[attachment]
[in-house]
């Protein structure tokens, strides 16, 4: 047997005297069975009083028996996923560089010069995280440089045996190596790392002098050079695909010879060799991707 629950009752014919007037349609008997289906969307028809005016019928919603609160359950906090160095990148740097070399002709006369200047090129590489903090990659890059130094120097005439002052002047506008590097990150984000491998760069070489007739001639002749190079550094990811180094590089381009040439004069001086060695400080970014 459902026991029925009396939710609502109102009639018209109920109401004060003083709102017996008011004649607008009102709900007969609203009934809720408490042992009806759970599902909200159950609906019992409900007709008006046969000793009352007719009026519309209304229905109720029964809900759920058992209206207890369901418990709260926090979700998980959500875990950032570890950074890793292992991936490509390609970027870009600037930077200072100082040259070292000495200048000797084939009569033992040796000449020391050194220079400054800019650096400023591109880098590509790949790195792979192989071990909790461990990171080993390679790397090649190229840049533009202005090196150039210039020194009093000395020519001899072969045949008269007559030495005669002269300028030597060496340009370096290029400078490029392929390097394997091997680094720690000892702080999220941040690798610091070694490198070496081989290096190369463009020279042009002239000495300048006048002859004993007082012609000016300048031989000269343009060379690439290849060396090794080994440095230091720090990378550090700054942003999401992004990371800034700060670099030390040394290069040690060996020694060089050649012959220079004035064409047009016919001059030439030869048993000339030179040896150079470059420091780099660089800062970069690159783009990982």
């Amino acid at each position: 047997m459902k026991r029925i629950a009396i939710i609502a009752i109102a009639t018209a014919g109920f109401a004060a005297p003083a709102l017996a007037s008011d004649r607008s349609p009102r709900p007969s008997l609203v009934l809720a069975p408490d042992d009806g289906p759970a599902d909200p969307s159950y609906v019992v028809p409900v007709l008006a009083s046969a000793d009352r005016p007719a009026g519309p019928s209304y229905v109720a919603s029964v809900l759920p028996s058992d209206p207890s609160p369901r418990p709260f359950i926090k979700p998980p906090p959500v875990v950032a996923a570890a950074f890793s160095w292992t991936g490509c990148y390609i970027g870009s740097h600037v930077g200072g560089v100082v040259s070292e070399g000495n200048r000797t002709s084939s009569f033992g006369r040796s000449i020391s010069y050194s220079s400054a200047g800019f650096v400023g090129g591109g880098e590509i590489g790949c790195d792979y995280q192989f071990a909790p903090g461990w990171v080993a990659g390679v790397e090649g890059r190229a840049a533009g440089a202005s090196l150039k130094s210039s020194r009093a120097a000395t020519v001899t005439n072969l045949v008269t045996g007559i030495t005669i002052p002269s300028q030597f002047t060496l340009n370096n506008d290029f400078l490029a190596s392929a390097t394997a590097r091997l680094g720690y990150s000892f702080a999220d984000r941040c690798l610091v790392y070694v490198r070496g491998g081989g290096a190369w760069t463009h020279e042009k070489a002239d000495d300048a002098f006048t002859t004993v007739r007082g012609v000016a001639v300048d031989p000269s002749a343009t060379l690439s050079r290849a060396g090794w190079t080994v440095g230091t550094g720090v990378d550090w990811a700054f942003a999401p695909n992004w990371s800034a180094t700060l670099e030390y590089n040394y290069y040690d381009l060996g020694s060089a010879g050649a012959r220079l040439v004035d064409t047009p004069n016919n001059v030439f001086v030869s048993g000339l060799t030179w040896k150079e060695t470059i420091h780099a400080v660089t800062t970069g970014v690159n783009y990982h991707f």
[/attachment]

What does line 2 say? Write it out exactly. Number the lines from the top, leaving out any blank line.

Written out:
């Protein structure tokens, strides 16, 4: 047997005297069975009083028996996923560089010069995280440089045996190596790392002098050079695909010879060799991707 629950009752014919007037349609008997289906969307028809005016019928919603609160359950906090160095990148740097070399002709006369200047090129590489903090990659890059130094120097005439002052002047506008590097990150984000491998760069070489007739001639002749190079550094990811180094590089381009040439004069001086060695400080970014 459902026991029925009396939710609502109102009639018209109920109401004060003083709102017996008011004649607008009102709900007969609203009934809720408490042992009806759970599902909200159950609906019992409900007709008006046969000793009352007719009026519309209304229905109720029964809900759920058992209206207890369901418990709260926090979700998980959500875990950032570890950074890793292992991936490509390609970027870009600037930077200072100082040259070292000495200048000797084939009569033992040796000449020391050194220079400054800019650096400023591109880098590509790949790195792979192989071990909790461990990171080993390679790397090649190229840049533009202005090196150039210039020194009093000395020519001899072969045949008269007559030495005669002269300028030597060496340009370096290029400078490029392929390097394997091997680094720690000892702080999220941040690798610091070694490198070496081989290096190369463009020279042009002239000495300048006048002859004993007082012609000016300048031989000269343009060379690439290849060396090794080994440095230091720090990378550090700054942003999401992004990371800034700060670099030390040394290069040690060996020694060089050649012959220079004035064409047009016919001059030439030869048993000339030179040896150079470059420091780099660089800062970069690159783009990982």